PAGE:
Measles has made a deadly comeback several years after its eradication. The growing anti-vaccination movement consequently became the quick culprit as it continues to elicit widespread hesitation on the overall efficiency of vaccines. In a way, it deserves the blame. The movement stands on a clearly pseudoscientific basis and simply refuses to vanish despite factual evidence debunking it. On the other hand, though, governments and relevant agencies are equally accountable for this crisis. Apart from ensuring that vaccines reach even the inaccessible regions of their countries, they are also responsible for properly educating the public on the importance of having regular vaccine shots.
But tracking down the roots of this ignorance reveals a more resounding problem in the dissonance between the academic community and the general populace. We have progressed immensely in the fields of science and technology, so much so that we have lost track of our true purpose in this profession. The academic community has become an enclosed battleground of publications, credentials, and internal networking within respective academic circles. Most of the studies done within these circles arguably only have the intent of strengthening the author’s professional reputation, along with a mere façade of desire to contribute to the betterment of the society. Current issues are used as tools to further self-interests rather than as opportunities to genuinely help the affected.
This demotivates those who pursue academic careers with the enthusiasm for actively contributing to society. The harsh realities imposed by the institutionalized pressures of academia can strongly convince these talents to walk a different path. A research study has shown that out of 80% of graduate students in science-related postdoctoral degrees who report a beaming passion to continue in the field, only 55% stick with the course until graduation. Another study implied that among postdoctoral degree holders, only 3.5% successfully get permanent academic positions, and only 0.5% become professors.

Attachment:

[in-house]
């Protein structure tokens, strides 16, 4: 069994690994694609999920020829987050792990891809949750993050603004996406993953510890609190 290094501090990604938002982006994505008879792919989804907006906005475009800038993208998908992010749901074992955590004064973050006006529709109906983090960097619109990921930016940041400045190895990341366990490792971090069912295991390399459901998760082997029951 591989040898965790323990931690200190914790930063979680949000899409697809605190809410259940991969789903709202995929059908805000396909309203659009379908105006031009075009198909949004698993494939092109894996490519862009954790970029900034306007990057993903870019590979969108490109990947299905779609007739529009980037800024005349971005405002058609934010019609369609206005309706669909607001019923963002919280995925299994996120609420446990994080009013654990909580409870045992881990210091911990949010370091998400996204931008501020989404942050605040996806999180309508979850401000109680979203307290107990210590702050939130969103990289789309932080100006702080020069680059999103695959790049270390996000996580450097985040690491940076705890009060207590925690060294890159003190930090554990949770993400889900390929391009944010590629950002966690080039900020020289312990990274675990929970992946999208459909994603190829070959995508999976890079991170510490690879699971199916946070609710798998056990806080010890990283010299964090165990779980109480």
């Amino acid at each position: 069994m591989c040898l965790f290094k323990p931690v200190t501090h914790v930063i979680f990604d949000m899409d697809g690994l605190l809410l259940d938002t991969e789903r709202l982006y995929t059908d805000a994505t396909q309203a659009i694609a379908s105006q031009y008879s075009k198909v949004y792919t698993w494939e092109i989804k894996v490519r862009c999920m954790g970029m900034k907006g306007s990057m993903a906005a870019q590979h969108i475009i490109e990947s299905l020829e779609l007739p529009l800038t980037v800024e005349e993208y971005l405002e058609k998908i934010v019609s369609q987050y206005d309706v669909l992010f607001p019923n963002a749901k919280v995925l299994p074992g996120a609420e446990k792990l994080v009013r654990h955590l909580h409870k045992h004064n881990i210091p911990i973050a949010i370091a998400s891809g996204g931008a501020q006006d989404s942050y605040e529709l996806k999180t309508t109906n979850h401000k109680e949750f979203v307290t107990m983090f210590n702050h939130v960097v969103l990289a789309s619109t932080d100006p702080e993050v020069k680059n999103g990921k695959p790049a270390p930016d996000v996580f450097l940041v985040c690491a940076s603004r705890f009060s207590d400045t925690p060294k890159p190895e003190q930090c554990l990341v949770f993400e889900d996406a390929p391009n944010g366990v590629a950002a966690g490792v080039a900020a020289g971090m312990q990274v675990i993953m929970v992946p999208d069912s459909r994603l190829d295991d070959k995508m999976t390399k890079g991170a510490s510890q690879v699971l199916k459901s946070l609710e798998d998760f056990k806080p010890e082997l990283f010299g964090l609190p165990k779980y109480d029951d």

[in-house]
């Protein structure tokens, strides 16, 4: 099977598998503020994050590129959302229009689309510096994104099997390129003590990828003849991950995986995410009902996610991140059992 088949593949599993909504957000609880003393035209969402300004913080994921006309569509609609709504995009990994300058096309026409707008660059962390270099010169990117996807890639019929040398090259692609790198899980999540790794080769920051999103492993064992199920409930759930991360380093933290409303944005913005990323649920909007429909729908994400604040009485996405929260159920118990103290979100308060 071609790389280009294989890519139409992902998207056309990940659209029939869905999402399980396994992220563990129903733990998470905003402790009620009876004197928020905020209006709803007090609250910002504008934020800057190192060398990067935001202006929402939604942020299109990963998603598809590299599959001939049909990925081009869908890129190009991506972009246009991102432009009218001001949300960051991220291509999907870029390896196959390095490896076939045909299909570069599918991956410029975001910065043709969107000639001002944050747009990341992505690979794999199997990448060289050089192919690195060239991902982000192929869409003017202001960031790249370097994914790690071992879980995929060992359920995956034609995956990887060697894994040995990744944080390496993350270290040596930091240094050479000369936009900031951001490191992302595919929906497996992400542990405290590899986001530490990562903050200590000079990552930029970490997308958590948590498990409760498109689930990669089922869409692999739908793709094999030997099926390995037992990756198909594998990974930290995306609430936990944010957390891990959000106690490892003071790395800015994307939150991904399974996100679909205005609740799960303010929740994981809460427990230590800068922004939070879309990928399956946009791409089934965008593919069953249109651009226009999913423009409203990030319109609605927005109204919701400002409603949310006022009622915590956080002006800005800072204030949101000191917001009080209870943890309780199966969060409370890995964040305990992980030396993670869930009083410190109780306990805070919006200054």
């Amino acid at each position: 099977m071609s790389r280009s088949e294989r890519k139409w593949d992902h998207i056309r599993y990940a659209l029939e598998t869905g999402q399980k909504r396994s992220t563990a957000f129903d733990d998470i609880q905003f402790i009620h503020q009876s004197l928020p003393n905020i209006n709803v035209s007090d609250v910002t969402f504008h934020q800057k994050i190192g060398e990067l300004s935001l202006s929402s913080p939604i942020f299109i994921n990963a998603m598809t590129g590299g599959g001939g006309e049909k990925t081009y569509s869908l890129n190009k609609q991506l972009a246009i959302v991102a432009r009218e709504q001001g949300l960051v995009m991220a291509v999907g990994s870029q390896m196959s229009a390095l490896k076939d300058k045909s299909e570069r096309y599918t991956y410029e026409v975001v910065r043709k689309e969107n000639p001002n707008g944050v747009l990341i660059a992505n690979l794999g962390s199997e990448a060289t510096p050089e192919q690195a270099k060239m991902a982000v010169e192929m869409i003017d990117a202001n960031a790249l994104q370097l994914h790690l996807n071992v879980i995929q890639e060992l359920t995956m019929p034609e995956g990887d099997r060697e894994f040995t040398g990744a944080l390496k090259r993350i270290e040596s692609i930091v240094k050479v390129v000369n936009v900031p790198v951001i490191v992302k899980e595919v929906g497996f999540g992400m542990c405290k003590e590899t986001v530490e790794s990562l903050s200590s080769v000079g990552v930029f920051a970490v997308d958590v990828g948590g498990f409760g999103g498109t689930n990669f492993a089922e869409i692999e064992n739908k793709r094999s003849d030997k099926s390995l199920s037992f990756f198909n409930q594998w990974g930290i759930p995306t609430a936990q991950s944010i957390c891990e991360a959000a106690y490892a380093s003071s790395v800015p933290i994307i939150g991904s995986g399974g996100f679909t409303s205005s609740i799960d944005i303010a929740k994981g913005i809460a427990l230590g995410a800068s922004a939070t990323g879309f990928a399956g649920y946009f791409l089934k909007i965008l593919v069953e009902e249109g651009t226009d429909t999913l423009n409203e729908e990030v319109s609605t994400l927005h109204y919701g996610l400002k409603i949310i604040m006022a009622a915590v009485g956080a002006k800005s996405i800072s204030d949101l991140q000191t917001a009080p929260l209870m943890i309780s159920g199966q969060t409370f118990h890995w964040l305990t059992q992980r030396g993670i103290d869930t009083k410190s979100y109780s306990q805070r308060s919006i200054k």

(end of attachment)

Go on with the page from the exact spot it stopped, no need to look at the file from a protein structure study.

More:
There could be some exceptions, though: undeniably, certain works are passionate attempts to improve lives. Even so, their outcomes normally stay within academic circles and do not reach those with the power to realize them, such as businesses and policymakers. The heavy disregard for scientific claims concerning climate change, for example, would otherwise be nonexistent. This problem is further reinforced by the tendency of excellent professionals in the field to be less devoted to efficiently communicating their work to the public. Simplifying a jargon-filled concept to a layperson can sometimes be more mentally exhausting than researching — and some may feel that it is not relevant to their job.
Academic institutions have seemingly become sky-high castles for intellectual elites. The scientific works produced are incomprehensible to normal wavelengths of understanding, rendering them effectively useless to the communities they’re meant to serve. The subsequent resort of the general populace has instead been the prevalent pseudoscientific ideas that are peddled freely through more convenient mainstream media outlets. It is, of course, easier to fall prey to rhetorical embellishments than sticking to cold, hard facts to argue for a statement. For those who do not understand clearly how vaccines work, the insufficient explanation that it contains a dead virus could sound dangerous, and the longer these baseless fears are left to linger, the harder it may get to convince people otherwise.
Combating fear-mongering necessitates increased engagement by academia with the general public. Rather than focusing on citation frequency and references, publications should restructure their criteria for judging quality research such that a study’s direct impact on society is given more weight. The Australian Research Council launched the Engagement and Impact Assessment in 2018 to value more the engagement of research on the benefactors of its outcomes.
There should also be an emphasis on the improvements even in university scales to cultivate the sheer enthusiasm of students. Just this April, the Times Higher Education launched its Global University Impact Rating, which will evaluate universities more on their engagement and impact on society rather than the standard categories typically used in commonly used rating systems. Small steps like these bring forth bigger promises of a future where the general public can be involved in, or at least aware of, the academic research that would eventually benefit them.